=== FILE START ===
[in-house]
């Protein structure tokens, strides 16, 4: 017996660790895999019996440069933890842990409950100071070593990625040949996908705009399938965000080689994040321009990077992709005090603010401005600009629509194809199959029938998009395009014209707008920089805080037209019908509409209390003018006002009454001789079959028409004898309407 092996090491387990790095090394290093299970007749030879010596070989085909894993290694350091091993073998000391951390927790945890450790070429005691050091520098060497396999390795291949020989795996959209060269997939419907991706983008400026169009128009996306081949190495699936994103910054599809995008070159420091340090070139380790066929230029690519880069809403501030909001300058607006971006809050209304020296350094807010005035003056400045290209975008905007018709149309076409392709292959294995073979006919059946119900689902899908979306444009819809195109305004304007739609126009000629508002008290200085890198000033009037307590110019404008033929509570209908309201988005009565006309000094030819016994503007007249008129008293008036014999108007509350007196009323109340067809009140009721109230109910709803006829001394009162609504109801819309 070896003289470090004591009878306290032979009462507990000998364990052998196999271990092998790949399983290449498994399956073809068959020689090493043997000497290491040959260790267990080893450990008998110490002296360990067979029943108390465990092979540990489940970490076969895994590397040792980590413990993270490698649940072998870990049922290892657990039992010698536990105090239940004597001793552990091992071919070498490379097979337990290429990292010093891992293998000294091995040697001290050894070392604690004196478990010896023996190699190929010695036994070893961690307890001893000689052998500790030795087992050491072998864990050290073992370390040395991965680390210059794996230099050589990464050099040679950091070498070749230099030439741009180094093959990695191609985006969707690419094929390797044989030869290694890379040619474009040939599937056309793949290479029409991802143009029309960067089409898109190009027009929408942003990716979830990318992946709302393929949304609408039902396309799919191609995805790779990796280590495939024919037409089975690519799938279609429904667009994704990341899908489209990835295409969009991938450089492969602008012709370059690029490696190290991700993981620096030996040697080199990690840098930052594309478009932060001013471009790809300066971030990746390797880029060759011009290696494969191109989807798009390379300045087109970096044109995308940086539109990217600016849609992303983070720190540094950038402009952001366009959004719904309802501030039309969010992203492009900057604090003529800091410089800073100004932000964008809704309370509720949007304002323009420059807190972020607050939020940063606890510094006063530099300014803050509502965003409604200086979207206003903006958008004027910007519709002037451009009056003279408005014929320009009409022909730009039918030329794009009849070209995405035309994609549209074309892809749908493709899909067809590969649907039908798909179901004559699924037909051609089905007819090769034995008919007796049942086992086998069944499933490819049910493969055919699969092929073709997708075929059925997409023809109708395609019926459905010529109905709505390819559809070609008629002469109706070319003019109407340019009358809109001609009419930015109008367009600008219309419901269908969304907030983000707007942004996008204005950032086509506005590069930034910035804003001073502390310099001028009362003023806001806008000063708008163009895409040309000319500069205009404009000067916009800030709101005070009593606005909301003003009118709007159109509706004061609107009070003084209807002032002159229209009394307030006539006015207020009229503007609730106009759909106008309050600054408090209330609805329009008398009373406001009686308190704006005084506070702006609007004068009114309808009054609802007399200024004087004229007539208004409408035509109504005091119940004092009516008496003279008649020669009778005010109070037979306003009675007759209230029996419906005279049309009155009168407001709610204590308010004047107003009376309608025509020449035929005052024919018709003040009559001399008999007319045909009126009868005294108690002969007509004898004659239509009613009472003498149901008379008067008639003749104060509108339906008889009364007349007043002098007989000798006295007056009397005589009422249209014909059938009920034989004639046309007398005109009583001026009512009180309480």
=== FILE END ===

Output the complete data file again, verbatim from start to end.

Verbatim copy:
[in-house]
């Protein structure tokens, strides 16, 4: 017996660790895999019996440069933890842990409950100071070593990625040949996908705009399938965000080689994040321009990077992709005090603010401005600009629509194809199959029938998009395009014209707008920089805080037209019908509409209390003018006002009454001789079959028409004898309407 092996090491387990790095090394290093299970007749030879010596070989085909894993290694350091091993073998000391951390927790945890450790070429005691050091520098060497396999390795291949020989795996959209060269997939419907991706983008400026169009128009996306081949190495699936994103910054599809995008070159420091340090070139380790066929230029690519880069809403501030909001300058607006971006809050209304020296350094807010005035003056400045290209975008905007018709149309076409392709292959294995073979006919059946119900689902899908979306444009819809195109305004304007739609126009000629508002008290200085890198000033009037307590110019404008033929509570209908309201988005009565006309000094030819016994503007007249008129008293008036014999108007509350007196009323109340067809009140009721109230109910709803006829001394009162609504109801819309 070896003289470090004591009878306290032979009462507990000998364990052998196999271990092998790949399983290449498994399956073809068959020689090493043997000497290491040959260790267990080893450990008998110490002296360990067979029943108390465990092979540990489940970490076969895994590397040792980590413990993270490698649940072998870990049922290892657990039992010698536990105090239940004597001793552990091992071919070498490379097979337990290429990292010093891992293998000294091995040697001290050894070392604690004196478990010896023996190699190929010695036994070893961690307890001893000689052998500790030795087992050491072998864990050290073992370390040395991965680390210059794996230099050589990464050099040679950091070498070749230099030439741009180094093959990695191609985006969707690419094929390797044989030869290694890379040619474009040939599937056309793949290479029409991802143009029309960067089409898109190009027009929408942003990716979830990318992946709302393929949304609408039902396309799919191609995805790779990796280590495939024919037409089975690519799938279609429904667009994704990341899908489209990835295409969009991938450089492969602008012709370059690029490696190290991700993981620096030996040697080199990690840098930052594309478009932060001013471009790809300066971030990746390797880029060759011009290696494969191109989807798009390379300045087109970096044109995308940086539109990217600016849609992303983070720190540094950038402009952001366009959004719904309802501030039309969010992203492009900057604090003529800091410089800073100004932000964008809704309370509720949007304002323009420059807190972020607050939020940063606890510094006063530099300014803050509502965003409604200086979207206003903006958008004027910007519709002037451009009056003279408005014929320009009409022909730009039918030329794009009849070209995405035309994609549209074309892809749908493709899909067809590969649907039908798909179901004559699924037909051609089905007819090769034995008919007796049942086992086998069944499933490819049910493969055919699969092929073709997708075929059925997409023809109708395609019926459905010529109905709505390819559809070609008629002469109706070319003019109407340019009358809109001609009419930015109008367009600008219309419901269908969304907030983000707007942004996008204005950032086509506005590069930034910035804003001073502390310099001028009362003023806001806008000063708008163009895409040309000319500069205009404009000067916009800030709101005070009593606005909301003003009118709007159109509706004061609107009070003084209807002032002159229209009394307030006539006015207020009229503007609730106009759909106008309050600054408090209330609805329009008398009373406001009686308190704006005084506070702006609007004068009114309808009054609802007399200024004087004229007539208004409408035509109504005091119940004092009516008496003279008649020669009778005010109070037979306003009675007759209230029996419906005279049309009155009168407001709610204590308010004047107003009376309608025509020449035929005052024919018709003040009559001399008999007319045909009126009868005294108690002969007509004898004659239509009613009472003498149901008379008067008639003749104060509108339906008889009364007349007043002098007989000798006295007056009397005589009422249209014909059938009920034989004639046309007398005109009583001026009512009180309480």